Then, as noted before, the rains came down in Texas and it stopped raining in the Mid-South and Southeast. This basically dropped the market 10 cents. Then we learned that US producers planted more than “intended”, which wasn’t a shock to some of us given that the rough spring made some folks miss the corn planting window. (corn was already going to be down regardless of weather because the price wasn’t as attractive for GA growers)

The latest blow was today’s WASDE report. The World Agricultural Supply and Demand Estimates (WASDE) raised the predictions by 1.5 million bales, raised domestic mill use (due to increase US capacity, a very good thing), and raised estimated exports (because of potentially large crop). These numbers were not very surprising but they really will not help the cotton market pick up any steam. As I write this the Dec 15 contract is now down, down, down, down to 68 cents, a far cry from the 85 cents in May.

July 4th and Agriculture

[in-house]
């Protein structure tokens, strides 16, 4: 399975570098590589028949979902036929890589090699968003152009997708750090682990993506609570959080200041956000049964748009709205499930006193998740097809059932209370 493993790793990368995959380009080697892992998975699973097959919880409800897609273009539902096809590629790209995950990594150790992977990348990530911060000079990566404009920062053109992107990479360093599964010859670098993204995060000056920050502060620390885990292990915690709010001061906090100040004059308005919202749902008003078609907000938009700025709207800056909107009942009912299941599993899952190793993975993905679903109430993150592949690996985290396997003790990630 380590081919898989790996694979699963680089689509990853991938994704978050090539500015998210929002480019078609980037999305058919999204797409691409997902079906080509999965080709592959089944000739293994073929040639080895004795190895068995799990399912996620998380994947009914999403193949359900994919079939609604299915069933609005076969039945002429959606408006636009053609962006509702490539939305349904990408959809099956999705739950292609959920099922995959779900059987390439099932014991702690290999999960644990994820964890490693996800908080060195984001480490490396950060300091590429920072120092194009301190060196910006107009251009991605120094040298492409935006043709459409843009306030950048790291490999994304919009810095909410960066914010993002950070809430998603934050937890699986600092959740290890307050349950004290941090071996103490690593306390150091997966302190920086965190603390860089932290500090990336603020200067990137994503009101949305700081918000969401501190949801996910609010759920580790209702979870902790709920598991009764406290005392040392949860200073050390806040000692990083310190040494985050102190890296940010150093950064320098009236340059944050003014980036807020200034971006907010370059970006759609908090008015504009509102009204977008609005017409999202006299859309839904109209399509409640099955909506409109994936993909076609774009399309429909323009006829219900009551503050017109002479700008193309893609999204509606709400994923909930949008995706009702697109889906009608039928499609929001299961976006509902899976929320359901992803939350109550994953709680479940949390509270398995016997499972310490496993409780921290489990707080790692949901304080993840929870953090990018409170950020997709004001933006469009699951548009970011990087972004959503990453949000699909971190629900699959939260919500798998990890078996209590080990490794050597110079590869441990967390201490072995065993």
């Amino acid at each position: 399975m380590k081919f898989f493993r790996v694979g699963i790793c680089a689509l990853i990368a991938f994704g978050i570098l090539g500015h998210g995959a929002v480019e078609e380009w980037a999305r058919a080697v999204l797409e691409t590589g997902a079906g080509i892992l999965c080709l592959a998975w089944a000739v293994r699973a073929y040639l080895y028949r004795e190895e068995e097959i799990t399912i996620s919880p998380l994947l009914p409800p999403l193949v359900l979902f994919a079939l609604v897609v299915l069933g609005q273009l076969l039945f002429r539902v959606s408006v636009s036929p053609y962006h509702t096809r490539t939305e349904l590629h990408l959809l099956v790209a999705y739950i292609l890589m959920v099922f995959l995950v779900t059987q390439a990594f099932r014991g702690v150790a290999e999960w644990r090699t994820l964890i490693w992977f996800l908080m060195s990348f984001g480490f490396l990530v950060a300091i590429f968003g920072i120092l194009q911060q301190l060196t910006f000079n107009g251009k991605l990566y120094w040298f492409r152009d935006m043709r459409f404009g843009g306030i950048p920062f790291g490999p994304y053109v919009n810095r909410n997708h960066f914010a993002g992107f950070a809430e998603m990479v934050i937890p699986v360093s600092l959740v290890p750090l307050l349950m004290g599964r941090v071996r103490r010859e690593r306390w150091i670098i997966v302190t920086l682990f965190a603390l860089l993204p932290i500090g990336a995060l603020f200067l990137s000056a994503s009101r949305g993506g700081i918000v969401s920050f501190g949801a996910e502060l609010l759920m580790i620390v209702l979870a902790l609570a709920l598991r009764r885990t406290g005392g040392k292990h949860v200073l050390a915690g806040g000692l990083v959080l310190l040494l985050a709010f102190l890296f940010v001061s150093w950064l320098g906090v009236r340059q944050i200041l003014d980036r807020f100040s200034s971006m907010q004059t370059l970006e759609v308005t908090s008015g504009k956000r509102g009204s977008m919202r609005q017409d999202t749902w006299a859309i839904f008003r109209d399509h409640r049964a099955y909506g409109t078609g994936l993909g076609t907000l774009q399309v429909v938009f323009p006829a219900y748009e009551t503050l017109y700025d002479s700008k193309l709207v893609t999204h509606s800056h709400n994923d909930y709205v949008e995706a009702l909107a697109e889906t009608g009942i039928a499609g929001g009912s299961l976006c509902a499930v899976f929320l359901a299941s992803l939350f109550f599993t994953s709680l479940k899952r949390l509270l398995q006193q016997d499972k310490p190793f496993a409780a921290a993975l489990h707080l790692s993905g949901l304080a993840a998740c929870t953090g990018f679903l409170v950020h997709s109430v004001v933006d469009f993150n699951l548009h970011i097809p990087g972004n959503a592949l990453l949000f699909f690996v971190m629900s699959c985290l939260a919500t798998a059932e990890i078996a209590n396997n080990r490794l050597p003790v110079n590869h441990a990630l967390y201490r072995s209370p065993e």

July the Fourth is much loved holiday in America. This is a day where we not only celebrate our independence as a nation, but also honor those men and women who helped gain our independence. Often most people only focus this praise on our military, and deserving so, but let us not forget the men and women who helped feed our growing nation in 1776 and those who continue to grow the food and fiber we need to survive today.

I recently finish David McCullough’s 1776 book. It is a great book and I’d recommend it to anyone. One thing that stood out to me, and is relevant to this post, is how the soldiers in 1776 were concerned to get back home that fall for harvest. McCullough elaborates throughout the book about the make up of the Continental army. It must be noted that the majority of the army soldiers were volunteers, many of them coming from farms. General Cornwallis (British) is famously quoted as describing the Continental Army as “farmers with pitchforks.”

Let us not forget this connection between American Independence and American Agriculture. Without farm families feeding a growing nation, and without many of these farmers taking up arms, July 4th may not be anything other than the day after July 3rd.